Use this URL to cite or link to this record in EThOS: https://ethos.bl.uk/OrderDetails.do?uin=uk.bl.ethos.796490
Title: The synthesis of potential antitumour compounds
Author: Peden, Allison
Awarding Body: University of Glasgow
Current Institution: University of Glasgow
Date of Award: 1990
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Abstract:
The work carried out in this thesis concerned the synthesis of the fungal metabolite, duclauxin, and other potential antitumour compounds. The synthetic approach to duclauxin was to synthesise a pyrano [1,8-c]naphthalen-1(3H)-one derivative and then dimerise it to a derivative of duclauxin. The key step in the synthesis was treatment of the ethylene acetal of acetoacetyl chloride with the anion of methyl 3,5-dimethoxyphenylacetate to give the 5-ethylene acetal of methyl 2-(3,5-dimethoxyphenyl)-3,5-dioxohexanoate. Treatment of this acetal with acid gave methyl 2-hydroxy-5,7-dimethoxy-4-methyl naphthalene-1-carboxylate as the only product. This naphthalene was methylated to give methyl 2,5,7-trimethoxy-4-methyl naphthalene-1-carboxylate which when treated with methoxyacetyl chloride and tin(IV)chloride gave the desired lactone, 4,6,9-trimethoxy-7-methyl pyrano[1,8-c]naphthalen-1(3H)-one. Boron tribromide and aluminium chloride were used to cleave one of the methoxy ethers in this lactone. A series of potential antitumour, phosphorus heterocycles were prepared. Their activities will be tested and compared. The most important step in their synthesis was treatment of the appropriate ester with the anion of ethyl phosphonic acid bis(dimethylamide) and then treating this beta-ketophosphonamide with boron tribromide to give the corresponding cyclic phosphonate. The synthesis of the fungal metabolite, differanisole A, another potential antitumour compound, was completed. The main difficulty in this synthesis was the first step which was to cleave the ethyl ester group of ethyl 3,5-dichloro-2- hydroxy-4-methoxy-6-propylbenzoate.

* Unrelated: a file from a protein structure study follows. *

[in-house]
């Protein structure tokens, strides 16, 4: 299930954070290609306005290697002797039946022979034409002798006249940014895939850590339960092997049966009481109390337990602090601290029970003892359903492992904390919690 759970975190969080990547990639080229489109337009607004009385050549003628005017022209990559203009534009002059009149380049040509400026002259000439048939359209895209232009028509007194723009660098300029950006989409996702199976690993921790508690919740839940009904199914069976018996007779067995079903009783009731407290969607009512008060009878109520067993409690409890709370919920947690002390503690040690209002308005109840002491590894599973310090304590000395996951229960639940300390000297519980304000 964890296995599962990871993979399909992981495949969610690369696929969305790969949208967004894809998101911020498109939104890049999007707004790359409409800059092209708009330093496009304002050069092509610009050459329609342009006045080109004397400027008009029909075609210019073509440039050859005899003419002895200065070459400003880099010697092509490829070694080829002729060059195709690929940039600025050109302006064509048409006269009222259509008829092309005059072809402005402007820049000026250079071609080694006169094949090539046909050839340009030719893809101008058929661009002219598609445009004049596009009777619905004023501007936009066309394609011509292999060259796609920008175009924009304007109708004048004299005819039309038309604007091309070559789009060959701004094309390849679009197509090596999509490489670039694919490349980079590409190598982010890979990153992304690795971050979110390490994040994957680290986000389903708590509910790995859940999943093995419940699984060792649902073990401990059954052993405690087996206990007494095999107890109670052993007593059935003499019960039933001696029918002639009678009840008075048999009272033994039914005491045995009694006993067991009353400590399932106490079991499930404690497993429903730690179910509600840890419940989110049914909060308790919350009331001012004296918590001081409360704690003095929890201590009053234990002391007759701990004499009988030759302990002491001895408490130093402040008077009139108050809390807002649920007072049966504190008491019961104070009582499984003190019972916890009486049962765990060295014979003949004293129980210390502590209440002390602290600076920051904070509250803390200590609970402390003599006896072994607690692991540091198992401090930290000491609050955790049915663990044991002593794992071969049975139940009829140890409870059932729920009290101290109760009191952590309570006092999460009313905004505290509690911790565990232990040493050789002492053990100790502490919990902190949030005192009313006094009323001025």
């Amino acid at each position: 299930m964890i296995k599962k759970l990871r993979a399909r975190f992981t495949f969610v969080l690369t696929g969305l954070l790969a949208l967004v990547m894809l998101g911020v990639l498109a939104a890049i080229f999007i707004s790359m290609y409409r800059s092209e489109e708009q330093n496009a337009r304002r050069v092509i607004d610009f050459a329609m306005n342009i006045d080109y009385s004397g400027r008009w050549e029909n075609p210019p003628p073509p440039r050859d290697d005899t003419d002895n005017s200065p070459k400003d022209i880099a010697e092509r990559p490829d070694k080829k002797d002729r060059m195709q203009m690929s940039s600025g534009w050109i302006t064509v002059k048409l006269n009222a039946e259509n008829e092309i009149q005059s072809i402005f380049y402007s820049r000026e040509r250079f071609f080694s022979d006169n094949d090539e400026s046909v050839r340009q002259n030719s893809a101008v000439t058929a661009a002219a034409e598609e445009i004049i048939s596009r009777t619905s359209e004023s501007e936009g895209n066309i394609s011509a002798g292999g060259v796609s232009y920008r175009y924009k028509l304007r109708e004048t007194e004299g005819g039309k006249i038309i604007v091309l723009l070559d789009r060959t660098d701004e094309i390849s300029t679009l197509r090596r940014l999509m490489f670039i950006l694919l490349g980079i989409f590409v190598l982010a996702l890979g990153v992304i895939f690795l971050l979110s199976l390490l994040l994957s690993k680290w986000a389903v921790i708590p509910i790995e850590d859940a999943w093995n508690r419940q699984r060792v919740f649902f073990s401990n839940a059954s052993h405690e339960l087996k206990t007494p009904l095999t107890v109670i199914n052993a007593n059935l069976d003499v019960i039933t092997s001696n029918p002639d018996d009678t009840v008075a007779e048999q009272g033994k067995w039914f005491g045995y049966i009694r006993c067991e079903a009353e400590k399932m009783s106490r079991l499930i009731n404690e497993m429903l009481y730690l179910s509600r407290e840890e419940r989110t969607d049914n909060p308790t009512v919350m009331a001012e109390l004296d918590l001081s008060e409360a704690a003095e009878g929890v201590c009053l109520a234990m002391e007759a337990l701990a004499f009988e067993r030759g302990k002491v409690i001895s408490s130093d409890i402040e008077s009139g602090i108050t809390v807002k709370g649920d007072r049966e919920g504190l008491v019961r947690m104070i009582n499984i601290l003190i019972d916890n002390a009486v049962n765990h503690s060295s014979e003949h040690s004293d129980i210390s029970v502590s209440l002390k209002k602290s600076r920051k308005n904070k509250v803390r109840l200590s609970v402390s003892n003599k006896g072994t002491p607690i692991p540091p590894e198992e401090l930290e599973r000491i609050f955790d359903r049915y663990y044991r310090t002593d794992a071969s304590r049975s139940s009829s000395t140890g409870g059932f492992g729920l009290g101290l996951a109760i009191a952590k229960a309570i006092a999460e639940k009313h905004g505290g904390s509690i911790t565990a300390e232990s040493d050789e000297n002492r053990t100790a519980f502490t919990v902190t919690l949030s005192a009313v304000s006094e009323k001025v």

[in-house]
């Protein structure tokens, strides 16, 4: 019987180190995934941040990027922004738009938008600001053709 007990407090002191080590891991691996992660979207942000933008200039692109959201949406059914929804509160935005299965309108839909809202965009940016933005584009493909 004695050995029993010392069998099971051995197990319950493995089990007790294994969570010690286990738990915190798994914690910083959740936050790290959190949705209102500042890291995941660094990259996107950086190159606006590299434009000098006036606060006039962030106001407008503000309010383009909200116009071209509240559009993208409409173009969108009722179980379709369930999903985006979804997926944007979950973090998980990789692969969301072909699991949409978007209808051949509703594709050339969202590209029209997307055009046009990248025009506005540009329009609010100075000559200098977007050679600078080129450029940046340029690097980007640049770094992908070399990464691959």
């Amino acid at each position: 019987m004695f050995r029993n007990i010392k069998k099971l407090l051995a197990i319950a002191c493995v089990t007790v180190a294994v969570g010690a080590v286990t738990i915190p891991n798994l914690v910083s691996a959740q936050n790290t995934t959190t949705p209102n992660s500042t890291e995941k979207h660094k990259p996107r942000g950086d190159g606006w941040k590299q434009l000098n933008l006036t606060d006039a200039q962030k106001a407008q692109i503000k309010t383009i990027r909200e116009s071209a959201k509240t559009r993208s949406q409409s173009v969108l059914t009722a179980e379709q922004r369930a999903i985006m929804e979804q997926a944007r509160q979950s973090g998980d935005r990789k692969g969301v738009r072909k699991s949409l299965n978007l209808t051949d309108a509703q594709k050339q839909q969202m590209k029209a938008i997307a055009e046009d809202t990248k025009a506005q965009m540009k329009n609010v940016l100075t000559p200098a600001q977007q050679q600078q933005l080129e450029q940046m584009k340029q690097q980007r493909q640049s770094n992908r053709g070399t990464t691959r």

Supervisor: Not available Sponsor: Not available
Qualification Name: Thesis (Ph.D.) Qualification Level: Doctoral
EThOS ID: uk.bl.ethos.796490  DOI: Not available
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